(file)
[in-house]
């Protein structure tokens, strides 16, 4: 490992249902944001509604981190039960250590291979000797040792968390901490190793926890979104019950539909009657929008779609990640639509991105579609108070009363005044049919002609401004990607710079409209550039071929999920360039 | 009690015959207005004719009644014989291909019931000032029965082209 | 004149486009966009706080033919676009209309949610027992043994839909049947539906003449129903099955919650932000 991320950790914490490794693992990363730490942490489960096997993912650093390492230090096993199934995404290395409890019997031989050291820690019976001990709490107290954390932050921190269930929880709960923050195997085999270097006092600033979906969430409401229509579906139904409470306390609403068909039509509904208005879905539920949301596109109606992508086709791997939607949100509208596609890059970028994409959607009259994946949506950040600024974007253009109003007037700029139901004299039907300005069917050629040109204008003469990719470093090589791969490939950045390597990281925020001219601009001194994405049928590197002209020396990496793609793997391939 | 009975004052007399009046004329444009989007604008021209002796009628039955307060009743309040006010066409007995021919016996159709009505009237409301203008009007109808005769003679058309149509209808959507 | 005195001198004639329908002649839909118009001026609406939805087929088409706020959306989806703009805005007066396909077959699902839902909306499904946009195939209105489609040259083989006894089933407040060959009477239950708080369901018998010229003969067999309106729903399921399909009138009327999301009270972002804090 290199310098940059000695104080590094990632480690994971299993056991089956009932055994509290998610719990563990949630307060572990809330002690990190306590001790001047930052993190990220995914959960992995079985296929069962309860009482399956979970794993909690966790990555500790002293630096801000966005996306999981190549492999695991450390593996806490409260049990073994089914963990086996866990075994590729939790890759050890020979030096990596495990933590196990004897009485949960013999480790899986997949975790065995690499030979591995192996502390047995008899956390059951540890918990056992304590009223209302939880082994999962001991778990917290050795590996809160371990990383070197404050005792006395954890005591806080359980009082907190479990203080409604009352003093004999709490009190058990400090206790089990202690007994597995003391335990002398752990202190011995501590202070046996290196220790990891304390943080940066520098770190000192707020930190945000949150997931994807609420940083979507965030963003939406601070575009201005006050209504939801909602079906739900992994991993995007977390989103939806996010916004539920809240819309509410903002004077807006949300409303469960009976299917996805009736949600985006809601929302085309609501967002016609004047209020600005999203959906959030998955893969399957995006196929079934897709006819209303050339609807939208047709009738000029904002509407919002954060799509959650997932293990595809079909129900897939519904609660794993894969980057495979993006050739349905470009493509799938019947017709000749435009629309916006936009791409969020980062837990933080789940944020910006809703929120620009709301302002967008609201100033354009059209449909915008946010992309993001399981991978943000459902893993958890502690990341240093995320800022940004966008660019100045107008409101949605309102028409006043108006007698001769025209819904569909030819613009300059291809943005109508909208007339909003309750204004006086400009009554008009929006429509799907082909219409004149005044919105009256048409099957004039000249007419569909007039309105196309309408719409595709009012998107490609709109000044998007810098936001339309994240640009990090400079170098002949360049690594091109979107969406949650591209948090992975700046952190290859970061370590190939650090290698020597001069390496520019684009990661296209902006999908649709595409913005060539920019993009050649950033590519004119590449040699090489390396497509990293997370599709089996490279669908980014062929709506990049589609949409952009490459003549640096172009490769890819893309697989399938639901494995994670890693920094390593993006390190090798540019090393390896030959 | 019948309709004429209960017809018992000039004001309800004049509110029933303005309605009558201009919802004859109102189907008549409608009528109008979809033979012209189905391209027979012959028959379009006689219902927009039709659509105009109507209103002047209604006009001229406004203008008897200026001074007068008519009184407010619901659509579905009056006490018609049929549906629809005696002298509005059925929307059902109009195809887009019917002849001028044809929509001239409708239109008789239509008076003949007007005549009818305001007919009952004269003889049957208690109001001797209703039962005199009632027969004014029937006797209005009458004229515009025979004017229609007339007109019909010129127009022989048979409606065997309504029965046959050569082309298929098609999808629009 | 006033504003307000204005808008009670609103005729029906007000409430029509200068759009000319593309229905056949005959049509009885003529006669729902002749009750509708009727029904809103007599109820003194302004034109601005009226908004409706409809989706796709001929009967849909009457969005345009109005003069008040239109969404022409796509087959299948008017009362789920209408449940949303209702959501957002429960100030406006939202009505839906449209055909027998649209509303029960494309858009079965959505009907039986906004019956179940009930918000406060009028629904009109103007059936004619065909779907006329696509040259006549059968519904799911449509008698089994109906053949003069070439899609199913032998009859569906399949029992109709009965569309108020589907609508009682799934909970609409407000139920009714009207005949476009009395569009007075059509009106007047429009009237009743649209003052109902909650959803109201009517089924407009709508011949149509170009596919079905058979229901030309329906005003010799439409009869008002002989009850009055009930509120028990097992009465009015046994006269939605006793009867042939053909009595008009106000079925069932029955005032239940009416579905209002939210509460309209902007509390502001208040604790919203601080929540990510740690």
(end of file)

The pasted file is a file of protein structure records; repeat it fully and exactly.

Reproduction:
[in-house]
């Protein structure tokens, strides 16, 4: 490992249902944001509604981190039960250590291979000797040792968390901490190793926890979104019950539909009657929008779609990640639509991105579609108070009363005044049919002609401004990607710079409209550039071929999920360039 | 009690015959207005004719009644014989291909019931000032029965082209 | 004149486009966009706080033919676009209309949610027992043994839909049947539906003449129903099955919650932000 991320950790914490490794693992990363730490942490489960096997993912650093390492230090096993199934995404290395409890019997031989050291820690019976001990709490107290954390932050921190269930929880709960923050195997085999270097006092600033979906969430409401229509579906139904409470306390609403068909039509509904208005879905539920949301596109109606992508086709791997939607949100509208596609890059970028994409959607009259994946949506950040600024974007253009109003007037700029139901004299039907300005069917050629040109204008003469990719470093090589791969490939950045390597990281925020001219601009001194994405049928590197002209020396990496793609793997391939 | 009975004052007399009046004329444009989007604008021209002796009628039955307060009743309040006010066409007995021919016996159709009505009237409301203008009007109808005769003679058309149509209808959507 | 005195001198004639329908002649839909118009001026609406939805087929088409706020959306989806703009805005007066396909077959699902839902909306499904946009195939209105489609040259083989006894089933407040060959009477239950708080369901018998010229003969067999309106729903399921399909009138009327999301009270972002804090 290199310098940059000695104080590094990632480690994971299993056991089956009932055994509290998610719990563990949630307060572990809330002690990190306590001790001047930052993190990220995914959960992995079985296929069962309860009482399956979970794993909690966790990555500790002293630096801000966005996306999981190549492999695991450390593996806490409260049990073994089914963990086996866990075994590729939790890759050890020979030096990596495990933590196990004897009485949960013999480790899986997949975790065995690499030979591995192996502390047995008899956390059951540890918990056992304590009223209302939880082994999962001991778990917290050795590996809160371990990383070197404050005792006395954890005591806080359980009082907190479990203080409604009352003093004999709490009190058990400090206790089990202690007994597995003391335990002398752990202190011995501590202070046996290196220790990891304390943080940066520098770190000192707020930190945000949150997931994807609420940083979507965030963003939406601070575009201005006050209504939801909602079906739900992994991993995007977390989103939806996010916004539920809240819309509410903002004077807006949300409303469960009976299917996805009736949600985006809601929302085309609501967002016609004047209020600005999203959906959030998955893969399957995006196929079934897709006819209303050339609807939208047709009738000029904002509407919002954060799509959650997932293990595809079909129900897939519904609660794993894969980057495979993006050739349905470009493509799938019947017709000749435009629309916006936009791409969020980062837990933080789940944020910006809703929120620009709301302002967008609201100033354009059209449909915008946010992309993001399981991978943000459902893993958890502690990341240093995320800022940004966008660019100045107008409101949605309102028409006043108006007698001769025209819904569909030819613009300059291809943005109508909208007339909003309750204004006086400009009554008009929006429509799907082909219409004149005044919105009256048409099957004039000249007419569909007039309105196309309408719409595709009012998107490609709109000044998007810098936001339309994240640009990090400079170098002949360049690594091109979107969406949650591209948090992975700046952190290859970061370590190939650090290698020597001069390496520019684009990661296209902006999908649709595409913005060539920019993009050649950033590519004119590449040699090489390396497509990293997370599709089996490279669908980014062929709506990049589609949409952009490459003549640096172009490769890819893309697989399938639901494995994670890693920094390593993006390190090798540019090393390896030959 | 019948309709004429209960017809018992000039004001309800004049509110029933303005309605009558201009919802004859109102189907008549409608009528109008979809033979012209189905391209027979012959028959379009006689219902927009039709659509105009109507209103002047209604006009001229406004203008008897200026001074007068008519009184407010619901659509579905009056006490018609049929549906629809005696002298509005059925929307059902109009195809887009019917002849001028044809929509001239409708239109008789239509008076003949007007005549009818305001007919009952004269003889049957208690109001001797209703039962005199009632027969004014029937006797209005009458004229515009025979004017229609007339007109019909010129127009022989048979409606065997309504029965046959050569082309298929098609999808629009 | 006033504003307000204005808008009670609103005729029906007000409430029509200068759009000319593309229905056949005959049509009885003529006669729902002749009750509708009727029904809103007599109820003194302004034109601005009226908004409706409809989706796709001929009967849909009457969005345009109005003069008040239109969404022409796509087959299948008017009362789920209408449940949303209702959501957002429960100030406006939202009505839906449209055909027998649209509303029960494309858009079965959505009907039986906004019956179940009930918000406060009028629904009109103007059936004619065909779907006329696509040259006549059968519904799911449509008698089994109906053949003069070439899609199913032998009859569906399949029992109709009965569309108020589907609508009682799934909970609409407000139920009714009207005949476009009395569009007075059509009106007047429009009237009743649209003052109902909650959803109201009517089924407009709508011949149509170009596919079905058979229901030309329906005003010799439409009869008002002989009850009055009930509120028990097992009465009015046994006269939605006793009867042939053909009595008009106000079925069932029955005032239940009416579905209002939210509460309209902007509390502001208040604790919203601080929540990510740690």